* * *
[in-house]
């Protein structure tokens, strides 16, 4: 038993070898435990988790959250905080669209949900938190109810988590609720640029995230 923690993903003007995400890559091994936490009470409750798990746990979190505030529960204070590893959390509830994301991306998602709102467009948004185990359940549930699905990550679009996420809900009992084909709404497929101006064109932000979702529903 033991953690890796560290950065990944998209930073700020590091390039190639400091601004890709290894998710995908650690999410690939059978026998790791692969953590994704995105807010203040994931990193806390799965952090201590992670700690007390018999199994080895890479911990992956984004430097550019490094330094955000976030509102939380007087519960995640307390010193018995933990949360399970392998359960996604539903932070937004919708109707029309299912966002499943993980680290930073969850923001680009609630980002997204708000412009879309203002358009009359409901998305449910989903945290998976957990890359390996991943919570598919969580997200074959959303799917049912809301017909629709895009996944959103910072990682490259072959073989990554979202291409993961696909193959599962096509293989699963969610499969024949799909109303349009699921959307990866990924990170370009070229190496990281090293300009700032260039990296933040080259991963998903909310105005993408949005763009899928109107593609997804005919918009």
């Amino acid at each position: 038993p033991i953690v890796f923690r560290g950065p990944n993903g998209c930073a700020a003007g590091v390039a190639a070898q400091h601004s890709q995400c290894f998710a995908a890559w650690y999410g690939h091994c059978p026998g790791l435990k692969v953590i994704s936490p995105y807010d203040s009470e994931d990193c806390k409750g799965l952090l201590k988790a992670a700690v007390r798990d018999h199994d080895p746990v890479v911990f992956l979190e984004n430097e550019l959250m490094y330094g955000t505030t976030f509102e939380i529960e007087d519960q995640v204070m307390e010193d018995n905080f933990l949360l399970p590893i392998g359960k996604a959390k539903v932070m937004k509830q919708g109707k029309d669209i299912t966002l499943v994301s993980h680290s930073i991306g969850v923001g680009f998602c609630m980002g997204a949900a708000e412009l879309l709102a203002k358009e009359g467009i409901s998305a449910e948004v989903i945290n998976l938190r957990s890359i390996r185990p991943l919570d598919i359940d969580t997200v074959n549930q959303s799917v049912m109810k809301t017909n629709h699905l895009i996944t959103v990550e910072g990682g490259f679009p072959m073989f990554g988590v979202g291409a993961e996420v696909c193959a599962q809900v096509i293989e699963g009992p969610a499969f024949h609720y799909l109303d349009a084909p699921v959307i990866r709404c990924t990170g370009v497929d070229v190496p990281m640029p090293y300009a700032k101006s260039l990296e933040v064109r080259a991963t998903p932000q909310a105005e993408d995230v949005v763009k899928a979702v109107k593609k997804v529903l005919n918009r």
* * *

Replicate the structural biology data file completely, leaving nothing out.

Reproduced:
[in-house]
């Protein structure tokens, strides 16, 4: 038993070898435990988790959250905080669209949900938190109810988590609720640029995230 923690993903003007995400890559091994936490009470409750798990746990979190505030529960204070590893959390509830994301991306998602709102467009948004185990359940549930699905990550679009996420809900009992084909709404497929101006064109932000979702529903 033991953690890796560290950065990944998209930073700020590091390039190639400091601004890709290894998710995908650690999410690939059978026998790791692969953590994704995105807010203040994931990193806390799965952090201590992670700690007390018999199994080895890479911990992956984004430097550019490094330094955000976030509102939380007087519960995640307390010193018995933990949360399970392998359960996604539903932070937004919708109707029309299912966002499943993980680290930073969850923001680009609630980002997204708000412009879309203002358009009359409901998305449910989903945290998976957990890359390996991943919570598919969580997200074959959303799917049912809301017909629709895009996944959103910072990682490259072959073989990554979202291409993961696909193959599962096509293989699963969610499969024949799909109303349009699921959307990866990924990170370009070229190496990281090293300009700032260039990296933040080259991963998903909310105005993408949005763009899928109107593609997804005919918009």
């Amino acid at each position: 038993p033991i953690v890796f923690r560290g950065p990944n993903g998209c930073a700020a003007g590091v390039a190639a070898q400091h601004s890709q995400c290894f998710a995908a890559w650690y999410g690939h091994c059978p026998g790791l435990k692969v953590i994704s936490p995105y807010d203040s009470e994931d990193c806390k409750g799965l952090l201590k988790a992670a700690v007390r798990d018999h199994d080895p746990v890479v911990f992956l979190e984004n430097e550019l959250m490094y330094g955000t505030t976030f509102e939380i529960e007087d519960q995640v204070m307390e010193d018995n905080f933990l949360l399970p590893i392998g359960k996604a959390k539903v932070m937004k509830q919708g109707k029309d669209i299912t966002l499943v994301s993980h680290s930073i991306g969850v923001g680009f998602c609630m980002g997204a949900a708000e412009l879309l709102a203002k358009e009359g467009i409901s998305a449910e948004v989903i945290n998976l938190r957990s890359i390996r185990p991943l919570d598919i359940d969580t997200v074959n549930q959303s799917v049912m109810k809301t017909n629709h699905l895009i996944t959103v990550e910072g990682g490259f679009p072959m073989f990554g988590v979202g291409a993961e996420v696909c193959a599962q809900v096509i293989e699963g009992p969610a499969f024949h609720y799909l109303d349009a084909p699921v959307i990866r709404c990924t990170g370009v497929d070229v190496p990281m640029p090293y300009a700032k101006s260039l990296e933040v064109r080259a991963t998903p932000q909310a105005e993408d995230v949005v763009k899928a979702v109107k593609k997804v529903l005919n918009r």